Snow cover duration (SCD) departures (Fig. 2.2) derived from the NOAA daily Interactive Multisensor Snow and Ice Mapping System (IMS) snow cover product (Helfrich et al., 2007) show earlier snow cover onset in the fall over much of the Arctic (defined as land areas north of 60° N), except Scandinavia. Spring snow cover duration departures were primarily negative (earlier snow melt), with the strongest departures over Alaska, the western Canadian Arctic, and Scandinavia/western Russia. This is consistent with the pattern of positive surface temperature anomalies in spring, which were positive over all Arctic land areas with the exception of eastern North America (see essay on Surface Air Temperature).
Fig. 2.2. Snow cover duration (SCD in days) departures (difference from 1998-2010 mean) from the NOAA IMS data record for the 2015-2016 snow year: (a, left) fall; and (b, right) spring. The grey circle marks the latitude 60° N; land north of this defines Arctic land areas considered in this study.
Snow depth anomalies (Fig. 2.3; derived from the Canadian Meteorological Centre daily gridded global snow depth analysis; Brasnett, 1999) show a pattern similar to that observed in 2015 (Derksen et al., 2016): negative anomalies (i.e. relatively low snow depth) across the sub-Arctic surrounded mainly positive anomalies over the high latitude regions of Siberia and North America in March and April. By May, the North America snow depth anomalies changed to strongly negative (mean anomaly of -10.7%) consistent with the record low SCE values reported above. May snow depth anomalies over Eurasia were near normal (-0.6%) but plummeted to -29.2% in June.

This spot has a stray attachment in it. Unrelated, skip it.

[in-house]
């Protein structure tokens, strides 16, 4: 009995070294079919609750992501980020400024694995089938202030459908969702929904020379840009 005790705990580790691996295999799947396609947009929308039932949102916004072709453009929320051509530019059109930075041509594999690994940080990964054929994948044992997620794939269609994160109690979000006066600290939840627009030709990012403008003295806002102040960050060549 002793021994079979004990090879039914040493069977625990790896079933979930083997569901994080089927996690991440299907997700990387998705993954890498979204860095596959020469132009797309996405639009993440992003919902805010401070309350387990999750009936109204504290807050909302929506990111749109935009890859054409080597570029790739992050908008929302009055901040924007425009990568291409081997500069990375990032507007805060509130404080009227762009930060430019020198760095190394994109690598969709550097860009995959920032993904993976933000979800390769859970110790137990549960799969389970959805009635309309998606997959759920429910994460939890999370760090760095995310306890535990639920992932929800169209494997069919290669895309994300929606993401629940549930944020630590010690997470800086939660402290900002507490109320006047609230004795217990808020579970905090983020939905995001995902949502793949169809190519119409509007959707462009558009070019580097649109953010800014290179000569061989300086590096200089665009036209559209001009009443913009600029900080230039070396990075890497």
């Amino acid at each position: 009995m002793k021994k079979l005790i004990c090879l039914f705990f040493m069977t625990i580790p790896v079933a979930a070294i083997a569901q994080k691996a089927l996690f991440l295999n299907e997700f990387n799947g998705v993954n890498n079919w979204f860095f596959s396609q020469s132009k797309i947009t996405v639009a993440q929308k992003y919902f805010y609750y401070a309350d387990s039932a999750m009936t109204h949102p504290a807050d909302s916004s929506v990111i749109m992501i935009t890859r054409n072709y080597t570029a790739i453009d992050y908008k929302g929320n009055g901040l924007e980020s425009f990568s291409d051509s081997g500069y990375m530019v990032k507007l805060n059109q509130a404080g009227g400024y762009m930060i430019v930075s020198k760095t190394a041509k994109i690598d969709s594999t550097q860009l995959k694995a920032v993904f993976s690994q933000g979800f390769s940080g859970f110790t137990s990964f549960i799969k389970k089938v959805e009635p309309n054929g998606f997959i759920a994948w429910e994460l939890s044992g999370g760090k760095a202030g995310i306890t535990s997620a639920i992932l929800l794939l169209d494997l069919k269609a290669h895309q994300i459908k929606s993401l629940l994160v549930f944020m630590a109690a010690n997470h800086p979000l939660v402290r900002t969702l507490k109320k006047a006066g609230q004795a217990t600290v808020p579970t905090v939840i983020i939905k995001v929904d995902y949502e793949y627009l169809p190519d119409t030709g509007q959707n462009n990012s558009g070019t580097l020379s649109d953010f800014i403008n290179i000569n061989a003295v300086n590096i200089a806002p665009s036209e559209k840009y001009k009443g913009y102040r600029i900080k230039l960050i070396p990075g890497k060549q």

Fig. 2.3. Snow depth anomaly (% of the 1999-2010 average) in 2016 from the Canadian Meteorological Centre (CMC) snow depth analysis for (a, top left) March, (b, top right) April, (c, bottom left) May, and (d, bottom right) June. The grey circle marks the latitude 60° N; land north of this defines Arctic land areas considered in this study.
Time series of pan-Arctic snow extent from the NOAA dataset for May and June are shown in Fig. 2.4a over the 1979-2016 time period, which corresponds to the satellite passive microwave data record used to monitor sea ice variability and change. Although falling below 11 million km2 only three times between 1979 and 2009, May SCE has been below this level every year since 2009. Until 2008, June snow cover was below 4 million km2 only once (1990), yet it has been below this value every year since. The rate of change in May SCE in the NOAA snow chart data record is now -5.0% per decade, which is significant (95%) but dwarfed by the rate of -17.8% per decade in June, which exceeds the pace of summer sea ice reductions in September (-13.3% per decade) (see essay on Sea Ice). There is currently no evidence of any physical links between changes in snow and sea ice extent but it is instructive to compare the rates of observed change over the terrestrial (snow) and marine (sea ice) components of the cryosphere.